This quote from the introduction by C.J. Cherryh grabbed me right away:
“So if you look up at night toward the Whale and the Great River, those of you who can find that view at night, you can see the very places I write about. And if you do see a bright flash out there, do tell me. Some of these people are armed and dangerous.
But space is wide. You don’t need the Whale and the River. If you look up at any two starry points of light in your own sky, you can very easily think of ships going between them, and those ships full of life and commerce, each ship with its own story, maybe human and maybe not.
People ask where writers get ideas.
Take my advice. Some cool, clear night, drive to a country place where city lights don’t block your view. Turn off the car lights. Get out and look up. And see our real neighbourhood.
Downbelow Station won the Hugo award in 1982, and it’s interesting to keep that in mind when reading Humanity is a space-faring civilization, with lots of cool sci-fi things…except we still read things on printouts and have magnetic key cards. I don’t blame the author at all—what I mean to say is that it’s incredible how far technology has advanced. In 20 years, will we look back at our silly touch-screen technology and augmented reality glasses? Probably.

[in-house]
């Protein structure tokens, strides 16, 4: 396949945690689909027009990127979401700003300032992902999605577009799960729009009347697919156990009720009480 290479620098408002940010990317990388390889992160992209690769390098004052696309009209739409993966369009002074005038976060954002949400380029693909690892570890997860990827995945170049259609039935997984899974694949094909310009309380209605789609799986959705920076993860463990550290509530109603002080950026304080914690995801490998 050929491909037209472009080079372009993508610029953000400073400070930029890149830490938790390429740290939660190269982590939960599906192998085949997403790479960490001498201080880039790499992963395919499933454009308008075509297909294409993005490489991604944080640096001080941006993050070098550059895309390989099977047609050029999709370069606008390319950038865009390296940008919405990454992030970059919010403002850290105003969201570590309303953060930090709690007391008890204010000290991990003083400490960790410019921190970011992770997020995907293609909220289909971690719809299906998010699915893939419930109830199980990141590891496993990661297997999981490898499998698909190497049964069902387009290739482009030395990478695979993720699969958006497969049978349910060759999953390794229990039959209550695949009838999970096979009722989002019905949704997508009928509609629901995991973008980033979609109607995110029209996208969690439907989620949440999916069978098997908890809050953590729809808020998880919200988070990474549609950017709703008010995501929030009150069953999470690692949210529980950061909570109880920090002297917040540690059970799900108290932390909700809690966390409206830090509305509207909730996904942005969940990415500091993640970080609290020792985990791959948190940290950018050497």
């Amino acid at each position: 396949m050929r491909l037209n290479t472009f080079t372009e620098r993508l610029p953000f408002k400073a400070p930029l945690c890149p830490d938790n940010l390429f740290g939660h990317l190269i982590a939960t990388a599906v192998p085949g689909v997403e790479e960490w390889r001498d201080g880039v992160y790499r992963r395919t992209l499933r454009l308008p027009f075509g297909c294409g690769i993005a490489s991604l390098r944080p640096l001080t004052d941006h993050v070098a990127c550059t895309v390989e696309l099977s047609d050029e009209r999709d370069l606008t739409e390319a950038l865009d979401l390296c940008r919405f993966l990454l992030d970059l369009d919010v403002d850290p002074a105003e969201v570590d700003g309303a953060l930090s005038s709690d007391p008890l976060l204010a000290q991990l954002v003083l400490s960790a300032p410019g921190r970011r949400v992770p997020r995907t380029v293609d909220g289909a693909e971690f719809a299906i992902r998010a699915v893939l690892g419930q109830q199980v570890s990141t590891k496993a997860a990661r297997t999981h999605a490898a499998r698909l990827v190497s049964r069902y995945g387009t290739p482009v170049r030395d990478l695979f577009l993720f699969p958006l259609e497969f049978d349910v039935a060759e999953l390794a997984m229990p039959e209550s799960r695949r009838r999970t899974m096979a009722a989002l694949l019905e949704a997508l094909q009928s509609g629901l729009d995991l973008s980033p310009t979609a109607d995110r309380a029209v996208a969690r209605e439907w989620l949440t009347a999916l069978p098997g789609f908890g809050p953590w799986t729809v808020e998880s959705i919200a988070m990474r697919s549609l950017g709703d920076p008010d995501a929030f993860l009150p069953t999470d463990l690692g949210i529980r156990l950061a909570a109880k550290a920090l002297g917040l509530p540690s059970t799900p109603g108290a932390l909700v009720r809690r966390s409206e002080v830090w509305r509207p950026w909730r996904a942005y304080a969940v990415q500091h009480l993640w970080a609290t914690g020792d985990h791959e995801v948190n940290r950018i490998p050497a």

Anyway, back to the story.
It had darker undertones than I had expected, and struck some emotional chords, especially when it came to the alien life: the hisa. Here I was hoping for a guns-blazing, ships-manoeuvring type of story—instead it was an introspective view of how interstellar conflict and ambition affects personal lives.
The Downers absolutely made this book for me: their excitement, their way of talking, the way the author puts you inside their heads when it’s their POV chapters. And especially their use of “love you” in conversation. The parts of this story dealing with them were my favourite by far.
I also liked that the science fiction was a bit more subtle than say, Leviathan Wakes. Cherryh doesn’t hit you over the head with the different mindsets between stationers and merchanters, and all the politics that appear on the station Pell. Clearly, she has put a lot of thought behind it, but it informs the writing and isn’t explicit.
This is a sci-fi classic, and I can see why. It doesn’t have the same focus on character development that I’ve become used to with modern writing, but it was better than I would have thought for such an old novel.
Read with the Sword & Laser book club—March sci-fi pick. A bit early, but I want to hop right into the forum discussions without fear of spoilers.